unilateral. Because I am not a member of the military serving as an


officer so I have that luxury. But the military should get on with it,


and I think they will. My late father was in the Army added to the


purist view that he was there to fight for Queen and country and he


never even voted in the general election although we had robust


conservative views. I think there is a danger and it would be wrong to


overstate this, I think he went slightly over the line to say that


it was deservedly about Jeremy Corbyn. I think one of the strengths


of the armed services, one of the reasons that along with the


monarchy, it retains such a great public support, is that it is seen


as being above politics. It needs to make sure it is that at all times.


My frustration with this debate is we are talking about process and not


about the issues. But process is quite important. It interesting,


because Lord West explained frustration about someone stepping


over the line but now we are having a debate about you potentially


resigning the web. As a new MP, instinctively inclined to vote for


renewal, I am open to debate on both sides and I want to listen to all


the arguments, sides and I want to listen to all


the range of opinions in the military. Jeremy has come into power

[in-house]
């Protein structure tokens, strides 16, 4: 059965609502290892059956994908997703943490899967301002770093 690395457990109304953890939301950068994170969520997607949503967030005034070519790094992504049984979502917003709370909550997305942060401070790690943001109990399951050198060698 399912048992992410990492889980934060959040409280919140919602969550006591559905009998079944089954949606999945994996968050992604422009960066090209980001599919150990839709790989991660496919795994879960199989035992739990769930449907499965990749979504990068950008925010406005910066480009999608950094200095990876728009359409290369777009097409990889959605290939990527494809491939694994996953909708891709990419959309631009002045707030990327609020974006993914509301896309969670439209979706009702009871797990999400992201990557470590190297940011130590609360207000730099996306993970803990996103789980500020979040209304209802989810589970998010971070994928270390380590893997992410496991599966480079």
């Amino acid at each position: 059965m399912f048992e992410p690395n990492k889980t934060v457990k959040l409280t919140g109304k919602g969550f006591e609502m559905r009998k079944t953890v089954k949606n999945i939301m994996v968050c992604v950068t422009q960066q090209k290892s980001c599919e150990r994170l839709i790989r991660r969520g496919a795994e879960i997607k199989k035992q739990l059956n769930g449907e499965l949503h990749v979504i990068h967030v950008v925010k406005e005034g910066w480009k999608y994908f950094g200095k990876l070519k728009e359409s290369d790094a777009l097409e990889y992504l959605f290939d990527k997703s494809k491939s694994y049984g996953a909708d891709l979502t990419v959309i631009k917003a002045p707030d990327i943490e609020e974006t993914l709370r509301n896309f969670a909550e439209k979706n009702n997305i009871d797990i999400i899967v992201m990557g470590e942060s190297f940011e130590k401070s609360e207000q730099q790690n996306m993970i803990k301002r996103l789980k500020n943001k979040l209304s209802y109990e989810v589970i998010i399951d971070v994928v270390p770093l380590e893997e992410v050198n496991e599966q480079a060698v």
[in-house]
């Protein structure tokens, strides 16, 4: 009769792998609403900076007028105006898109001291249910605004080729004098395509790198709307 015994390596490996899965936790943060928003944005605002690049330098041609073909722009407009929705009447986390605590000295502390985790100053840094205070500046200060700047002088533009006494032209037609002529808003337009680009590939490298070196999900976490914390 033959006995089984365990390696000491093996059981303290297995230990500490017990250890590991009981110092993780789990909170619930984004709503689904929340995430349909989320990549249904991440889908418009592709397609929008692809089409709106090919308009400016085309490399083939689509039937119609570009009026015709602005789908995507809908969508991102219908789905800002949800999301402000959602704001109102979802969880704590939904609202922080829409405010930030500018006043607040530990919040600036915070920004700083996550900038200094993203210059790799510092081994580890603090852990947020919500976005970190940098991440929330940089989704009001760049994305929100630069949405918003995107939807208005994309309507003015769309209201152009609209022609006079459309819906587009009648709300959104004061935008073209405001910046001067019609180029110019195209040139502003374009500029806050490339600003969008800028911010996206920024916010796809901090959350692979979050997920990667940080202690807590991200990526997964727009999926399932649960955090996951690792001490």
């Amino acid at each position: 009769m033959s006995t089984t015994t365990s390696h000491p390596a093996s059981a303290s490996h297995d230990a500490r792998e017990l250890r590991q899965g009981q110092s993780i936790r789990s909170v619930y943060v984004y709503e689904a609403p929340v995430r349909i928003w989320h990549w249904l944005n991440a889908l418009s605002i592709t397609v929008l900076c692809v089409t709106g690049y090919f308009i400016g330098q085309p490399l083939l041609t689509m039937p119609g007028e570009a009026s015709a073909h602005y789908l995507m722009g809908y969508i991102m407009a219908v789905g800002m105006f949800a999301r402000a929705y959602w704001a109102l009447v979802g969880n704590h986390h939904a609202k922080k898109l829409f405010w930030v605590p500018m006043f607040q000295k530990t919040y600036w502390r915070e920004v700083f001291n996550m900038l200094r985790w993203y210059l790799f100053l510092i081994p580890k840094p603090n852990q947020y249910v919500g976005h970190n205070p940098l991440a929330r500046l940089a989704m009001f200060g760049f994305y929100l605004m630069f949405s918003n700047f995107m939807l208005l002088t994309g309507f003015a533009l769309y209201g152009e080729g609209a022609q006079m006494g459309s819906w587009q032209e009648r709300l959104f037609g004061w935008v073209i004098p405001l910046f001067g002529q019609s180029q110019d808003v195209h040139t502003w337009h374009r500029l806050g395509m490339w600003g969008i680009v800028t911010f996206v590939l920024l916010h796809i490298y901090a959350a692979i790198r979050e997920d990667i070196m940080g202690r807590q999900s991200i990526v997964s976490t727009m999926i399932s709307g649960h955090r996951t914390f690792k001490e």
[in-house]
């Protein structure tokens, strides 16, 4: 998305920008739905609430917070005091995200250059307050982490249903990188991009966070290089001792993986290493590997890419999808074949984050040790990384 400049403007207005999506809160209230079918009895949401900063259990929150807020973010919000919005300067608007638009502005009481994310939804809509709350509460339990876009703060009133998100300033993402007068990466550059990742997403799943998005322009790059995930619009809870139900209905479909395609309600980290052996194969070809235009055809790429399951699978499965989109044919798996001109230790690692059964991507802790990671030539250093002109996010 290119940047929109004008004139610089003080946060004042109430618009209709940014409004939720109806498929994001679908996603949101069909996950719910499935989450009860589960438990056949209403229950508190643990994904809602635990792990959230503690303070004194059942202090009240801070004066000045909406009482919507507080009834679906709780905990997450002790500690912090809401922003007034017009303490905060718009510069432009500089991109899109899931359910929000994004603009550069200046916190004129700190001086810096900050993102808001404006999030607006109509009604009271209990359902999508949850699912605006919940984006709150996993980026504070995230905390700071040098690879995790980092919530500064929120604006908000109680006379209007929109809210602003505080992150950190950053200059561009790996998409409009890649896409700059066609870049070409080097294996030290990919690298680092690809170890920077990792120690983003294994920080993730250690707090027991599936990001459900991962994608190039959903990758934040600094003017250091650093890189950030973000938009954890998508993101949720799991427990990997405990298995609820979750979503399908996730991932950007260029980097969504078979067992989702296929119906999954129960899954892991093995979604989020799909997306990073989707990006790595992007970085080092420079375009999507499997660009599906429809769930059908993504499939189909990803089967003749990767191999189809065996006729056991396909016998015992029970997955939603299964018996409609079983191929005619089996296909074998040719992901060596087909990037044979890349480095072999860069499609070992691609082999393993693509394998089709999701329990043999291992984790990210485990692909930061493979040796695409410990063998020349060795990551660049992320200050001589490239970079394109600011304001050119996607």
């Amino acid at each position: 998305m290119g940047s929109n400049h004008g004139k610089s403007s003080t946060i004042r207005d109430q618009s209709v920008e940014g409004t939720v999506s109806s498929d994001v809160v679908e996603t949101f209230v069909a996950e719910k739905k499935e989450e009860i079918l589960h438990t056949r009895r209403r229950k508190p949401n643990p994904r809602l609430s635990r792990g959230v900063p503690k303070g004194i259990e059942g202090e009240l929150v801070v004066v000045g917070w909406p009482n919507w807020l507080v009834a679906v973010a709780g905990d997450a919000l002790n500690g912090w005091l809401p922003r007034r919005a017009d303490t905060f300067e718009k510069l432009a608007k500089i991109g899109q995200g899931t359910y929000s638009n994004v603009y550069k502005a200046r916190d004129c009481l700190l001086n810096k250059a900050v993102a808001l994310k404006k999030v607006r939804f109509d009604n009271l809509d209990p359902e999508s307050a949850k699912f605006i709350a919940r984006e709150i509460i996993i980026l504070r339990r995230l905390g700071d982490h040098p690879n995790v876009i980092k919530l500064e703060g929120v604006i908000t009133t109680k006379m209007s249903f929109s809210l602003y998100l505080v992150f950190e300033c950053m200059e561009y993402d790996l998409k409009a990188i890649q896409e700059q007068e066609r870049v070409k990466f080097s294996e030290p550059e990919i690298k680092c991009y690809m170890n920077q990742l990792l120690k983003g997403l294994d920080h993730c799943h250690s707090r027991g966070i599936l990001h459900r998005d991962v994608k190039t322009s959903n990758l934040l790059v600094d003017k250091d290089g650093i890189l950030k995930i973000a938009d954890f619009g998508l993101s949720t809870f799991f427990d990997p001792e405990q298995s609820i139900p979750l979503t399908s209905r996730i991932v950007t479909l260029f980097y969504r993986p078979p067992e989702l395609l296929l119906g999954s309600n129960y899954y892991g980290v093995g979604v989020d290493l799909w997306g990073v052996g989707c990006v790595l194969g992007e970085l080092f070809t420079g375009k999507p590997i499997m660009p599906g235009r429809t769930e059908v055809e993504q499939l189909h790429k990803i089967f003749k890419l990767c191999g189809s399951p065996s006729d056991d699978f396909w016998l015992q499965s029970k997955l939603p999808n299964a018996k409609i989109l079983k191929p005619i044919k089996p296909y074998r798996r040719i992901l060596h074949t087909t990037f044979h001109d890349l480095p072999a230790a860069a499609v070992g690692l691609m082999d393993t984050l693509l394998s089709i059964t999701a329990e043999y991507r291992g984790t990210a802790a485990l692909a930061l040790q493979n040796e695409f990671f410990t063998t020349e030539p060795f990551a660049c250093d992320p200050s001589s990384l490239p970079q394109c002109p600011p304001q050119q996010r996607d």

the range of opinions in the and he will not be Prime Minister


for another four and he will not be Prime Minister for another,. -- four


and a half years. Except we have MPs who say that Labour will not have a


settled view by that point. Kier Starmer said


settled view by that point. Kier there could be a timing issue and


that is the problem when there could be a timing issue and


votes because Labour has not agreed. Which is why we need to get to the


issues. There are a range of issues in the


issues. There are a range of issues once debate. Let's have a


issues. There are a range of issues learn from it. On that basis,


issues. There are a range of issues think that Jeremy Corbyn could be


persuaded to think that Jeremy Corbyn could be


Party as a whole. Murray eagles has said that they are going


Party as a whole. Murray eagles has debate in the Labour Party and that


will start. But the Shadow Home Secretary is disagreeing with the


Labour Party. Do you think you could change is mind? We have seen it


before. The Lib Dems found out that when you never think you are going


to be in power, you can say all sorts of nonsense. I am afraid that


Jeremy, before he was elected, he was in that arena. Now you suddenly


find you have got to actually do real things, and it is much harder.


You have to focus. The Wilson government said that they were going


to scrap the deterrent when they came into power, and when they got


there, they had all the briefings and looked at it and they changed


their mind. I think Jeremy Corbyn is the sort of chap who will have a


debate and listen to it. I think there is a possibility we might


change our mind. His electorate would not like to think that if they


were all killed, and the children would not like to think that if they


looking after them said he would turn the other cheek. I have been so


closely involved in this for so long... And are encroached